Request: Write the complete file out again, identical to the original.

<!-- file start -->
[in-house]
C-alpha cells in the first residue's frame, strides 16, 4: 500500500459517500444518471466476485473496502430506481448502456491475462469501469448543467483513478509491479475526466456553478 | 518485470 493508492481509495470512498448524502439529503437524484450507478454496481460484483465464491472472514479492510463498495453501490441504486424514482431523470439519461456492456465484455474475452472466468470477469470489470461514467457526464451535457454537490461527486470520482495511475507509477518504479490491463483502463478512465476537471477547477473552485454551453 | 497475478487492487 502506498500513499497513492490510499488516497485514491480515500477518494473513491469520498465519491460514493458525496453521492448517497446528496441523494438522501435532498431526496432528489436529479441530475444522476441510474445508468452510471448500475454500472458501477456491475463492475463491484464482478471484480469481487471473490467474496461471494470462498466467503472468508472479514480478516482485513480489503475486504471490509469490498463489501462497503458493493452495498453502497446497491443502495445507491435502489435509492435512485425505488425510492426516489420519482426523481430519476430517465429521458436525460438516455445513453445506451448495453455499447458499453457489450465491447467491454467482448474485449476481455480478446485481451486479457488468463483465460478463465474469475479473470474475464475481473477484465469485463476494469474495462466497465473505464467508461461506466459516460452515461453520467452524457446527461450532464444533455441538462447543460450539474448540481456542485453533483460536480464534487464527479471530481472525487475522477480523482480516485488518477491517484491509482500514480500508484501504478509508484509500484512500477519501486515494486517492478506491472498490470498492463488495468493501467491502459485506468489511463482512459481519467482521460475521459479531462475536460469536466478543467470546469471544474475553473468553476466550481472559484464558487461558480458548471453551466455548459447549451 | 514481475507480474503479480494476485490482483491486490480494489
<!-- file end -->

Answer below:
[in-house]
C-alpha cells in the first residue's frame, strides 16, 4: 500500500459517500444518471466476485473496502430506481448502456491475462469501469448543467483513478509491479475526466456553478 | 518485470 493508492481509495470512498448524502439529503437524484450507478454496481460484483465464491472472514479492510463498495453501490441504486424514482431523470439519461456492456465484455474475452472466468470477469470489470461514467457526464451535457454537490461527486470520482495511475507509477518504479490491463483502463478512465476537471477547477473552485454551453 | 497475478487492487 502506498500513499497513492490510499488516497485514491480515500477518494473513491469520498465519491460514493458525496453521492448517497446528496441523494438522501435532498431526496432528489436529479441530475444522476441510474445508468452510471448500475454500472458501477456491475463492475463491484464482478471484480469481487471473490467474496461471494470462498466467503472468508472479514480478516482485513480489503475486504471490509469490498463489501462497503458493493452495498453502497446497491443502495445507491435502489435509492435512485425505488425510492426516489420519482426523481430519476430517465429521458436525460438516455445513453445506451448495453455499447458499453457489450465491447467491454467482448474485449476481455480478446485481451486479457488468463483465460478463465474469475479473470474475464475481473477484465469485463476494469474495462466497465473505464467508461461506466459516460452515461453520467452524457446527461450532464444533455441538462447543460450539474448540481456542485453533483460536480464534487464527479471530481472525487475522477480523482480516485488518477491517484491509482500514480500508484501504478509508484509500484512500477519501486515494486517492478506491472498490470498492463488495468493501467491502459485506468489511463482512459481519467482521460475521459479531462475536460469536466478543467470546469471544474475553473468553476466550481472559484464558487461558480458548471453551466455548459447549451 | 514481475507480474503479480494476485490482483491486490480494489